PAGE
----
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Professors share pollution concerns over oil and gas drilling in Caddo Parish

*NOTE: This is a stock photo.Pixabay
*NOTE: This is a stock photo.Pixabay(Pixabay)
Published: Feb. 23, 2022 at 1:46 PM CST
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CADDO PARISH, La. (KSLA) - According to the Louisiana Department of Natural Resources, the petroleum industry accounts for “almost 25% of the total state revenues, or about $1.2 billion dollars.”

On the flip side though, oil and gas wells have caused concerns for scientific experts and some local leaders, specifically because residents have noticed wells closer to their neighborhoods.

“My biggest concerns are the plans that are developing in the more populated areas of Caddo Parish. Wells are being placed in areas of the city that are much more populated, which I think poses some dangers,” said Dr. Brian Salvatore, chemistry and physics department chair at LSUS.

According to the Environmental Defense Fund, Caddo Parish has the most abandoned wells in the State of Louisiana, with 1,122.

“Most companies are set to make profit, and the profit is the number one motivator,” said Dr. Peter Siska, a biological sciences and environmental professor at LSUS. “That’s what motivates this fracking as well.”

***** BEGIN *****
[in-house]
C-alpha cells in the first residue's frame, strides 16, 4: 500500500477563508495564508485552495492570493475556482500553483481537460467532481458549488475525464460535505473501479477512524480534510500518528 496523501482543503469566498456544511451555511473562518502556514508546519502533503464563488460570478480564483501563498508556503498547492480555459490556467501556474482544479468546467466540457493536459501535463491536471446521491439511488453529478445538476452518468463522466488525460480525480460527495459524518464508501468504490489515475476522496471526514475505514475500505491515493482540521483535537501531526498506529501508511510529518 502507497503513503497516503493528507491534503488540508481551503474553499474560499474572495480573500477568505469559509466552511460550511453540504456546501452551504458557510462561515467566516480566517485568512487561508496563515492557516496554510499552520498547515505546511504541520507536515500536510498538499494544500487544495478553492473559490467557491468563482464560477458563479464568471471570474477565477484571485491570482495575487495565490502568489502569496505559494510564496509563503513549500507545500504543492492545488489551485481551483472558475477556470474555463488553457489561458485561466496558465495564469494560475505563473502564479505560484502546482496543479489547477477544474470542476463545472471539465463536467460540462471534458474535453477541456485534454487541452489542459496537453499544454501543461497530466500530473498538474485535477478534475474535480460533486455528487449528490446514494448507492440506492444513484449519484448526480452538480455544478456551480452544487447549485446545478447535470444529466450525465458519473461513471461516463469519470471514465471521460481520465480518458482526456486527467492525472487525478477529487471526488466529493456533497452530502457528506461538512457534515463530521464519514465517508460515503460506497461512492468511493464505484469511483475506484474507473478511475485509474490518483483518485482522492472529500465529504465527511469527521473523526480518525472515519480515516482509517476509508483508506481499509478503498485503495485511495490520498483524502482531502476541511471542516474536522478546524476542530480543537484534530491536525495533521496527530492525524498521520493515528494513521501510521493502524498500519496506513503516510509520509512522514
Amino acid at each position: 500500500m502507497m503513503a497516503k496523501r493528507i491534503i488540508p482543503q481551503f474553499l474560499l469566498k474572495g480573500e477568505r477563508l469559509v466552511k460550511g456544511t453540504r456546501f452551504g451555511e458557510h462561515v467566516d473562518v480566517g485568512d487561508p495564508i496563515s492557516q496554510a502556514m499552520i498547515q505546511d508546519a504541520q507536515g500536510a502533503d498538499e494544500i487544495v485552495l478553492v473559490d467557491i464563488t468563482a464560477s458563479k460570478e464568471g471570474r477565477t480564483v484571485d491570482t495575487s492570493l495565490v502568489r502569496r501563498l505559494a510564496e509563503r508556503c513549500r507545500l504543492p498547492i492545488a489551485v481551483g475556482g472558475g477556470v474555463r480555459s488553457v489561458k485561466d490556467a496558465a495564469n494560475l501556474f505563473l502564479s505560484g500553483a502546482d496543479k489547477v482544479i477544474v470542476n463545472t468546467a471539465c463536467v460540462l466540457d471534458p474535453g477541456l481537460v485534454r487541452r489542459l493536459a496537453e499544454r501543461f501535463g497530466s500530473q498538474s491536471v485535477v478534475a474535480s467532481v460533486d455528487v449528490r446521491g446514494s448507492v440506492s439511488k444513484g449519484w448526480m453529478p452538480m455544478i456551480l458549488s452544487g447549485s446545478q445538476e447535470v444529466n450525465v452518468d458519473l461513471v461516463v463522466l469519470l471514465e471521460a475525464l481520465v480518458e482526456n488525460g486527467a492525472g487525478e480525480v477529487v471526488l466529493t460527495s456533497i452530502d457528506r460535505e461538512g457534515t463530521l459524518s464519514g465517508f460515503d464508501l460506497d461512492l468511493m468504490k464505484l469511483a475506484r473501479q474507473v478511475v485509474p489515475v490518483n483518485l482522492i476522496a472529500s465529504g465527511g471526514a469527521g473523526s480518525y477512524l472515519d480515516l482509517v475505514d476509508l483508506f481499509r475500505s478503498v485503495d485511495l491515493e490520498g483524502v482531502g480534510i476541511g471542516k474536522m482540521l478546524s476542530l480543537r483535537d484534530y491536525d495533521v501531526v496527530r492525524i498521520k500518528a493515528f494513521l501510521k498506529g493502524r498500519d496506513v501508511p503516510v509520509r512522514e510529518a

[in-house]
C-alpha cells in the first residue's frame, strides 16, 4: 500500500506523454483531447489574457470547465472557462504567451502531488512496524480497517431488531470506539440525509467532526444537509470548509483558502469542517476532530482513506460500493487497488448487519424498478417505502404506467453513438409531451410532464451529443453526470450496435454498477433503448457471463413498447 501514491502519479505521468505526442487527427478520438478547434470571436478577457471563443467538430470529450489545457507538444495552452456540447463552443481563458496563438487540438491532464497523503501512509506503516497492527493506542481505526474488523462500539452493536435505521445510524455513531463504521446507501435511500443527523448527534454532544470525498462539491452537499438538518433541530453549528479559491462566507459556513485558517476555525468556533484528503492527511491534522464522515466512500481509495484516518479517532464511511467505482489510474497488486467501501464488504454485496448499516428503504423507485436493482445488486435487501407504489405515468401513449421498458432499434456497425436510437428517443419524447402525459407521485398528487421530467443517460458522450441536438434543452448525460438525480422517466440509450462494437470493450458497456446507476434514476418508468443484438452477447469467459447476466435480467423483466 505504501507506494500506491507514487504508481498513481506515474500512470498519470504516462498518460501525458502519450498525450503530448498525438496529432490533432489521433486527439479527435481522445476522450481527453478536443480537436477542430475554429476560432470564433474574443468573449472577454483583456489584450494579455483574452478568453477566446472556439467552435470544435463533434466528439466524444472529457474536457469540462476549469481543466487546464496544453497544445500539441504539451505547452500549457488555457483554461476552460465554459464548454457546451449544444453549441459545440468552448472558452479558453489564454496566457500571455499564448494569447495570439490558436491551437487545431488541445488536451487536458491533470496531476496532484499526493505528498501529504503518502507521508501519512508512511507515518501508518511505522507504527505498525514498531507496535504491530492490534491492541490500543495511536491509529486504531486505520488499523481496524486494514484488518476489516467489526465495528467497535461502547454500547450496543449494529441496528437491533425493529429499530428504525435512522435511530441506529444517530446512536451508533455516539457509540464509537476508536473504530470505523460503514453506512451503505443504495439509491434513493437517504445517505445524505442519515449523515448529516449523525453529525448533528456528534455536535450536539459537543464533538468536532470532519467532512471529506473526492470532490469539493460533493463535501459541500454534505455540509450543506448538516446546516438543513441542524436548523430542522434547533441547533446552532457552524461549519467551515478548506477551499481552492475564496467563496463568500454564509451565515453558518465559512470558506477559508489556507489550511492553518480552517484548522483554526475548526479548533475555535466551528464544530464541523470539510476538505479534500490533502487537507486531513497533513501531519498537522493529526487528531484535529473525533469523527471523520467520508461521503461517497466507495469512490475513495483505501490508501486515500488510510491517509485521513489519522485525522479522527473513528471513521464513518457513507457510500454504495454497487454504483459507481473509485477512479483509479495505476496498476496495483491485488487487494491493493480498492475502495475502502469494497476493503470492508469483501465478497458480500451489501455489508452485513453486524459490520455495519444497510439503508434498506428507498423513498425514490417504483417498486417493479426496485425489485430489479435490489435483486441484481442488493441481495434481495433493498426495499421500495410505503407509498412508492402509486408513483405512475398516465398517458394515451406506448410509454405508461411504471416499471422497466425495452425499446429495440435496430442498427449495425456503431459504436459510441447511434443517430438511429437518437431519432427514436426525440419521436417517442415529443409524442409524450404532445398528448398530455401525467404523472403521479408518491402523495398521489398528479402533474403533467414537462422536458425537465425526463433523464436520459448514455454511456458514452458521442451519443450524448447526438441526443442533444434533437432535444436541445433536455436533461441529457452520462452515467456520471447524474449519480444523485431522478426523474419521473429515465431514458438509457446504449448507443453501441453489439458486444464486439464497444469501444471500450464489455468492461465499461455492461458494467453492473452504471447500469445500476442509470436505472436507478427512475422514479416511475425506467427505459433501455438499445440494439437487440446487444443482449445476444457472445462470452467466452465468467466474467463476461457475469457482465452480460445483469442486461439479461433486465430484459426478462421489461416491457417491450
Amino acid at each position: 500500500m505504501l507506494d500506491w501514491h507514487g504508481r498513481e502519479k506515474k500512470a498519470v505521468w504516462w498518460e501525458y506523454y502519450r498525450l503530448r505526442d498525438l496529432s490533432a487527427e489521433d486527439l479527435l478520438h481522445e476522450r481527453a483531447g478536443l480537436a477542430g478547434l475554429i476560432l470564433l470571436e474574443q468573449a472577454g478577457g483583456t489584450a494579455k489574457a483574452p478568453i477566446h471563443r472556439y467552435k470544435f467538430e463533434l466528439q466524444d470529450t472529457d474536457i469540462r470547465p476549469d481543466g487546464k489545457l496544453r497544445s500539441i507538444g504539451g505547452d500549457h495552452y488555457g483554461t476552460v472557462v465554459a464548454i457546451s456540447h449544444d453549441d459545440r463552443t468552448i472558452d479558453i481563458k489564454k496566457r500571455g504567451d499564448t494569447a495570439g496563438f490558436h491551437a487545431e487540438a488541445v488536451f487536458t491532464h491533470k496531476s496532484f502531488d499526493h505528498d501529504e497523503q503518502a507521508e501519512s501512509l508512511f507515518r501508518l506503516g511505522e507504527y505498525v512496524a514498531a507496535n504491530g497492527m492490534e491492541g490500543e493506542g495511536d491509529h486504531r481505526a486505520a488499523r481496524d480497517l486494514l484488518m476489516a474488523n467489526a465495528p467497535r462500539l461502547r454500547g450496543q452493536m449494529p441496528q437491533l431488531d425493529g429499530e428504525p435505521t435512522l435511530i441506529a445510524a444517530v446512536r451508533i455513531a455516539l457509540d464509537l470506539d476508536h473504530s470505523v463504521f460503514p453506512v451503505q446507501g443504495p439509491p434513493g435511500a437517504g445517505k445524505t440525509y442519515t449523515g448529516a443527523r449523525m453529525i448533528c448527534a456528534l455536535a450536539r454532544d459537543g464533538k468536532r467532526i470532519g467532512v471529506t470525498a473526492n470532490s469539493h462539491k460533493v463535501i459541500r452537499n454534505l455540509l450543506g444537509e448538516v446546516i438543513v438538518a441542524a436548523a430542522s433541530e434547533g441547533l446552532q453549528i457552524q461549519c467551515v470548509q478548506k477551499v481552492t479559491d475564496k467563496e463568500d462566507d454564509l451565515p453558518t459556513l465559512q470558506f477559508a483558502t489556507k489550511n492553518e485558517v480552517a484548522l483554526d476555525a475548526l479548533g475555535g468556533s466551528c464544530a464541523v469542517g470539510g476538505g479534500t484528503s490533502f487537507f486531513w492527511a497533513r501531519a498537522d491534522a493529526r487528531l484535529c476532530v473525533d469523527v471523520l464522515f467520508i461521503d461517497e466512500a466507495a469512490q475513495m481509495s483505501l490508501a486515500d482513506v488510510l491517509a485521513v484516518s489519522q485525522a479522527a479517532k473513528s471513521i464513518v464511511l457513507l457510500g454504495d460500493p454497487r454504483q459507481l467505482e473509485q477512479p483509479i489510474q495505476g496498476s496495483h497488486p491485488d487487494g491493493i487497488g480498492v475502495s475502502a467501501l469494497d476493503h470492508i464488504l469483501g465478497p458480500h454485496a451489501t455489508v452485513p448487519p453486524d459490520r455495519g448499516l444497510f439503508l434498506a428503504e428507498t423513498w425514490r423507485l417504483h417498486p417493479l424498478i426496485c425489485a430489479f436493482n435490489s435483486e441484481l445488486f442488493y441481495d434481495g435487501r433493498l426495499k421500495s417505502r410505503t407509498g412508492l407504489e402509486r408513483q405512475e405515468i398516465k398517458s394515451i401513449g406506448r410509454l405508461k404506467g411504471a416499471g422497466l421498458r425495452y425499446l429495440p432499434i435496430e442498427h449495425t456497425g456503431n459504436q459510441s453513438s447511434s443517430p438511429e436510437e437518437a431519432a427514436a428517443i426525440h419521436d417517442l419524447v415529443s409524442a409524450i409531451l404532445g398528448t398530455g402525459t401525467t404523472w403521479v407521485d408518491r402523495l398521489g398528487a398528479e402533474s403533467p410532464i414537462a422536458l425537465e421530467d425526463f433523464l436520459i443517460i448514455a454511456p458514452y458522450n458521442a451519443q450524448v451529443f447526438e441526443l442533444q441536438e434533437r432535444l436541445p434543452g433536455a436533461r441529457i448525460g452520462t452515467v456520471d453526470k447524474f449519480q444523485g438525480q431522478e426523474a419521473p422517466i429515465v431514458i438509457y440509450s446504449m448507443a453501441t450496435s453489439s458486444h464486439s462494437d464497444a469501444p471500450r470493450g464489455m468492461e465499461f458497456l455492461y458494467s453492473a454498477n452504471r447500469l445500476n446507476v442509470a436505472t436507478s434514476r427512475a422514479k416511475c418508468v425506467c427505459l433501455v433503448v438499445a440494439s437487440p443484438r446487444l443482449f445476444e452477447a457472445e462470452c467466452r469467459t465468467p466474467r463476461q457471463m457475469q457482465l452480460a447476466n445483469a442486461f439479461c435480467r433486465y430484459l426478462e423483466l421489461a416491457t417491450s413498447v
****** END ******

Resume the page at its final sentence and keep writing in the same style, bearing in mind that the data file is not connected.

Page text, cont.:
Both the Shreveport City Council and the Caddo Parish Commission have addressed drilling concerns by passing resolutions.

In August of 2021, Shreveport asked the state for a moratorium on drilling until residents’ concerns were addressed in a public meeting. The spokesperson for the Office of Conservation said the office has not received notice of this request.

Earlier in February, the commission agreed to ask the state to “consider the negative impacts of oil and gas drilling in and near urban areas” and to “implement rules combating those negative impacts.”

At the commission meeting, the Louisiana Mid-Continent Oil & Gas Association (LMOGA) and the Louisiana Oil & Gas Association said the requests were “unnecessarily restrictive” and essentially imposed “a de facto moratorium” on oil and natural gas drilling in the parish.

The conservation office spokesperson said the office is doing research on their requests. He also said people should reach out to the regional office at 318-676-7585, or DNRConservation.Shreveport@la.gov, or a Caddo Parish commissioner if they have concerns.

KSLA has previously interviewed other Caddo Parish residents upset about the noise, dusting, and truck traffic in and near their neighborhoods.

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